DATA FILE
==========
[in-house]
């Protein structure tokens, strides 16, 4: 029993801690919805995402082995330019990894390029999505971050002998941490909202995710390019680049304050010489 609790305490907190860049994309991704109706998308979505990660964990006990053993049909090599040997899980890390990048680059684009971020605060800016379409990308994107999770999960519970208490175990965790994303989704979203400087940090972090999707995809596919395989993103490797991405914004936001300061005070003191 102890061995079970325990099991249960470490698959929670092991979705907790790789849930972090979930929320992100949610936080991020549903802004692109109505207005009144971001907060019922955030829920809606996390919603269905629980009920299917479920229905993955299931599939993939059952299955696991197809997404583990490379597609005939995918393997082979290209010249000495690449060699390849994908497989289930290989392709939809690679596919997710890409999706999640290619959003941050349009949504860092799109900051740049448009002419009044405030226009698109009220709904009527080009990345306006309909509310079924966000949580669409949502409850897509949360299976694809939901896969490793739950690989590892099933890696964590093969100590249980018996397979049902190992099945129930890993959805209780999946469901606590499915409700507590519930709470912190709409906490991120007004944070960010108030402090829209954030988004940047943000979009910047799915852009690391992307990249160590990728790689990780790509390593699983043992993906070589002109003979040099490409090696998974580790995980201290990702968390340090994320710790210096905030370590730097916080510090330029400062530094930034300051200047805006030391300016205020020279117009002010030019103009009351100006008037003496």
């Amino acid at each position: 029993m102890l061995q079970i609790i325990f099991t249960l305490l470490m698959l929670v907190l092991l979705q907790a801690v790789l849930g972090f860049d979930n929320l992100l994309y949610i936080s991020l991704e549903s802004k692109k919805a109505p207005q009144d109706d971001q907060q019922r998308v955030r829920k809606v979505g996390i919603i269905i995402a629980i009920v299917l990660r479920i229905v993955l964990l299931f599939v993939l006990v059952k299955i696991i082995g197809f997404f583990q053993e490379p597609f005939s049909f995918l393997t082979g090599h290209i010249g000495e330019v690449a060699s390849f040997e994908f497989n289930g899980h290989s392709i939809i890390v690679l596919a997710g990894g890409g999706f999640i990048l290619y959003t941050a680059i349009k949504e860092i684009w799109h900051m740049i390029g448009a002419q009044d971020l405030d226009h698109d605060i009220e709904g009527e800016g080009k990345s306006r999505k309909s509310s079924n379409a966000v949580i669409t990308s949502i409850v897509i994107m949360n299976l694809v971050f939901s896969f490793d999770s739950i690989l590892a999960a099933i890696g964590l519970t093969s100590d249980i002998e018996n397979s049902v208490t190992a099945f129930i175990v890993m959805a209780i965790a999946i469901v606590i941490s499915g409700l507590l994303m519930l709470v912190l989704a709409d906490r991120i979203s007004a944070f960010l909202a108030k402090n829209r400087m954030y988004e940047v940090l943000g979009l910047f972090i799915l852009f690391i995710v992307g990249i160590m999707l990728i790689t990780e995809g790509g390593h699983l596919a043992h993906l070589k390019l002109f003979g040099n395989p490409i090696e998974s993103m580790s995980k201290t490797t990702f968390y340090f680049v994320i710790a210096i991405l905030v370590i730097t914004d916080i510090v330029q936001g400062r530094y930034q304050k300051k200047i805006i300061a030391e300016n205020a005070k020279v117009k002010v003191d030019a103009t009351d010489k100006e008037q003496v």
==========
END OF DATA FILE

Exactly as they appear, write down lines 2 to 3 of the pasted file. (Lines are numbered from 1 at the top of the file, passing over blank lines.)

């Protein structure tokens, strides 16, 4: 029993801690919805995402082995330019990894390029999505971050002998941490909202995710390019680049304050010489 609790305490907190860049994309991704109706998308979505990660964990006990053993049909090599040997899980890390990048680059684009971020605060800016379409990308994107999770999960519970208490175990965790994303989704979203400087940090972090999707995809596919395989993103490797991405914004936001300061005070003191 102890061995079970325990099991249960470490698959929670092991979705907790790789849930972090979930929320992100949610936080991020549903802004692109109505207005009144971001907060019922955030829920809606996390919603269905629980009920299917479920229905993955299931599939993939059952299955696991197809997404583990490379597609005939995918393997082979290209010249000495690449060699390849994908497989289930290989392709939809690679596919997710890409999706999640290619959003941050349009949504860092799109900051740049448009002419009044405030226009698109009220709904009527080009990345306006309909509310079924966000949580669409949502409850897509949360299976694809939901896969490793739950690989590892099933890696964590093969100590249980018996397979049902190992099945129930890993959805209780999946469901606590499915409700507590519930709470912190709409906490991120007004944070960010108030402090829209954030988004940047943000979009910047799915852009690391992307990249160590990728790689990780790509390593699983043992993906070589002109003979040099490409090696998974580790995980201290990702968390340090994320710790210096905030370590730097916080510090330029400062530094930034300051200047805006030391300016205020020279117009002010030019103009009351100006008037003496």
């Amino acid at each position: 029993m102890l061995q079970i609790i325990f099991t249960l305490l470490m698959l929670v907190l092991l979705q907790a801690v790789l849930g972090f860049d979930n929320l992100l994309y949610i936080s991020l991704e549903s802004k692109k919805a109505p207005q009144d109706d971001q907060q019922r998308v955030r829920k809606v979505g996390i919603i269905i995402a629980i009920v299917l990660r479920i229905v993955l964990l299931f599939v993939l006990v059952k299955i696991i082995g197809f997404f583990q053993e490379p597609f005939s049909f995918l393997t082979g090599h290209i010249g000495e330019v690449a060699s390849f040997e994908f497989n289930g899980h290989s392709i939809i890390v690679l596919a997710g990894g890409g999706f999640i990048l290619y959003t941050a680059i349009k949504e860092i684009w799109h900051m740049i390029g448009a002419q009044d971020l405030d226009h698109d605060i009220e709904g009527e800016g080009k990345s306006r999505k309909s509310s079924n379409a966000v949580i669409t990308s949502i409850v897509i994107m949360n299976l694809v971050f939901s896969f490793d999770s739950i690989l590892a999960a099933i890696g964590l519970t093969s100590d249980i002998e018996n397979s049902v208490t190992a099945f129930i175990v890993m959805a209780i965790a999946i469901v606590i941490s499915g409700l507590l994303m519930l709470v912190l989704a709409d906490r991120i979203s007004a944070f960010l909202a108030k402090n829209r400087m954030y988004e940047v940090l943000g979009l910047f972090i799915l852009f690391i995710v992307g990249i160590m999707l990728i790689t990780e995809g790509g390593h699983l596919a043992h993906l070589k390019l002109f003979g040099n395989p490409i090696e998974s993103m580790s995980k201290t490797t990702f968390y340090f680049v994320i710790a210096i991405l905030v370590i730097t914004d916080i510090v330029q936001g400062r530094y930034q304050k300051k200047i805006i300061a030391e300016n205020a005070k020279v117009k002010v003191d030019a103009t009351d010489k100006e008037q003496v």